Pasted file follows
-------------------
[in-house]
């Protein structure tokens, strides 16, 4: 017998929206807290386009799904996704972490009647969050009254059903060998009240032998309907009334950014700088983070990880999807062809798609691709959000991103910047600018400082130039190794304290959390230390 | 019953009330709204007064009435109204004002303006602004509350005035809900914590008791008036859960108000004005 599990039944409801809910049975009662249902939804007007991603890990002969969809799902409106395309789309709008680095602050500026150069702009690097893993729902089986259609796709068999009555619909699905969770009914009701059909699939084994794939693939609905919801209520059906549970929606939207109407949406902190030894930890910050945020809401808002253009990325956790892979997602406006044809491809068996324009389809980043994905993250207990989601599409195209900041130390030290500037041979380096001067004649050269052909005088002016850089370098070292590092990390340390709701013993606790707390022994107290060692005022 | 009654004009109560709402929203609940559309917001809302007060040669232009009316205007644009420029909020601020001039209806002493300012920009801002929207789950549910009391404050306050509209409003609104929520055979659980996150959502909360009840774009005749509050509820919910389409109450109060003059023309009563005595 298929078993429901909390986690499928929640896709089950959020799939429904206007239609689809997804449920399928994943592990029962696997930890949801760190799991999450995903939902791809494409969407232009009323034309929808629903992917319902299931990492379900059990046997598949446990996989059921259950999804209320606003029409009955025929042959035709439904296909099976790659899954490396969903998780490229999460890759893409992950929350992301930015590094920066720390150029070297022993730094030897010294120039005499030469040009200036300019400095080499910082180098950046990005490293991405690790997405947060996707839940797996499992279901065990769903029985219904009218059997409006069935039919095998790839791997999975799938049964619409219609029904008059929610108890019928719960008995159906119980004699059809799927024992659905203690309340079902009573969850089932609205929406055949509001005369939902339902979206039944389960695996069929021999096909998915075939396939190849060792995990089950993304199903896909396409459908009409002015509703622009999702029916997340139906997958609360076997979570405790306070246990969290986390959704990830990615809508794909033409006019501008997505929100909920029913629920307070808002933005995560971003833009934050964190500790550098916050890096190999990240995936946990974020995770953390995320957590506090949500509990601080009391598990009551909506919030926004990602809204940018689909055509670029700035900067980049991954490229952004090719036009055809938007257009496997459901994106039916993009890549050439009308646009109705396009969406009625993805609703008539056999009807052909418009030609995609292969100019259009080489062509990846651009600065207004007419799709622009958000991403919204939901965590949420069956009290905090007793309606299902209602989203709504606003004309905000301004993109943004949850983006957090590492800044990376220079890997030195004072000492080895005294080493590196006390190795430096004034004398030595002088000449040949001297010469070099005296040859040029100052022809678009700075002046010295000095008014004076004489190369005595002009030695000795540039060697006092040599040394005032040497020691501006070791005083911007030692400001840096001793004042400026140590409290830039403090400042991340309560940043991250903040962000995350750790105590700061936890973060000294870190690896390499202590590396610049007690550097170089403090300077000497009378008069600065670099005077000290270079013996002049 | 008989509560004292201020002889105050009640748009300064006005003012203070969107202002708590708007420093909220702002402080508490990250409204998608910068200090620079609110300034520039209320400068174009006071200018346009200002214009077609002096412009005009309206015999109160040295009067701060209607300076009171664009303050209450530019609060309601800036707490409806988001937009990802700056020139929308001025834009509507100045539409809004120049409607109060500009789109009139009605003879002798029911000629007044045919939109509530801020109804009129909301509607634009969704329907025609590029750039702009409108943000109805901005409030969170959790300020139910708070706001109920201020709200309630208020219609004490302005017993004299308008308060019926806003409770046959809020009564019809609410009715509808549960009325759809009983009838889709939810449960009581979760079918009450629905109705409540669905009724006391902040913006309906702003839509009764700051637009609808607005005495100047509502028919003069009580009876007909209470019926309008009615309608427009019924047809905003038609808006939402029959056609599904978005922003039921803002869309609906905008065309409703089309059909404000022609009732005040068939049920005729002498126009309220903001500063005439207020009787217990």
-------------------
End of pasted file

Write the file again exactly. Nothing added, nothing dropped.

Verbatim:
[in-house]
């Protein structure tokens, strides 16, 4: 017998929206807290386009799904996704972490009647969050009254059903060998009240032998309907009334950014700088983070990880999807062809798609691709959000991103910047600018400082130039190794304290959390230390 | 019953009330709204007064009435109204004002303006602004509350005035809900914590008791008036859960108000004005 599990039944409801809910049975009662249902939804007007991603890990002969969809799902409106395309789309709008680095602050500026150069702009690097893993729902089986259609796709068999009555619909699905969770009914009701059909699939084994794939693939609905919801209520059906549970929606939207109407949406902190030894930890910050945020809401808002253009990325956790892979997602406006044809491809068996324009389809980043994905993250207990989601599409195209900041130390030290500037041979380096001067004649050269052909005088002016850089370098070292590092990390340390709701013993606790707390022994107290060692005022 | 009654004009109560709402929203609940559309917001809302007060040669232009009316205007644009420029909020601020001039209806002493300012920009801002929207789950549910009391404050306050509209409003609104929520055979659980996150959502909360009840774009005749509050509820919910389409109450109060003059023309009563005595 298929078993429901909390986690499928929640896709089950959020799939429904206007239609689809997804449920399928994943592990029962696997930890949801760190799991999450995903939902791809494409969407232009009323034309929808629903992917319902299931990492379900059990046997598949446990996989059921259950999804209320606003029409009955025929042959035709439904296909099976790659899954490396969903998780490229999460890759893409992950929350992301930015590094920066720390150029070297022993730094030897010294120039005499030469040009200036300019400095080499910082180098950046990005490293991405690790997405947060996707839940797996499992279901065990769903029985219904009218059997409006069935039919095998790839791997999975799938049964619409219609029904008059929610108890019928719960008995159906119980004699059809799927024992659905203690309340079902009573969850089932609205929406055949509001005369939902339902979206039944389960695996069929021999096909998915075939396939190849060792995990089950993304199903896909396409459908009409002015509703622009999702029916997340139906997958609360076997979570405790306070246990969290986390959704990830990615809508794909033409006019501008997505929100909920029913629920307070808002933005995560971003833009934050964190500790550098916050890096190999990240995936946990974020995770953390995320957590506090949500509990601080009391598990009551909506919030926004990602809204940018689909055509670029700035900067980049991954490229952004090719036009055809938007257009496997459901994106039916993009890549050439009308646009109705396009969406009625993805609703008539056999009807052909418009030609995609292969100019259009080489062509990846651009600065207004007419799709622009958000991403919204939901965590949420069956009290905090007793309606299902209602989203709504606003004309905000301004993109943004949850983006957090590492800044990376220079890997030195004072000492080895005294080493590196006390190795430096004034004398030595002088000449040949001297010469070099005296040859040029100052022809678009700075002046010295000095008014004076004489190369005595002009030695000795540039060697006092040599040394005032040497020691501006070791005083911007030692400001840096001793004042400026140590409290830039403090400042991340309560940043991250903040962000995350750790105590700061936890973060000294870190690896390499202590590396610049007690550097170089403090300077000497009378008069600065670099005077000290270079013996002049 | 008989509560004292201020002889105050009640748009300064006005003012203070969107202002708590708007420093909220702002402080508490990250409204998608910068200090620079609110300034520039209320400068174009006071200018346009200002214009077609002096412009005009309206015999109160040295009067701060209607300076009171664009303050209450530019609060309601800036707490409806988001937009990802700056020139929308001025834009509507100045539409809004120049409607109060500009789109009139009605003879002798029911000629007044045919939109509530801020109804009129909301509607634009969704329907025609590029750039702009409108943000109805901005409030969170959790300020139910708070706001109920201020709200309630208020219609004490302005017993004299308008308060019926806003409770046959809020009564019809609410009715509808549960009325759809009983009838889709939810449960009581979760079918009450629905109705409540669905009724006391902040913006309906702003839509009764700051637009609808607005005495100047509502028919003069009580009876007909209470019926309008009615309608427009019924047809905003038609808006939402029959056609599904978005922003039921803002869309609906905008065309409703089309059909404000022609009732005040068939049920005729002498126009309220903001500063005439207020009787217990």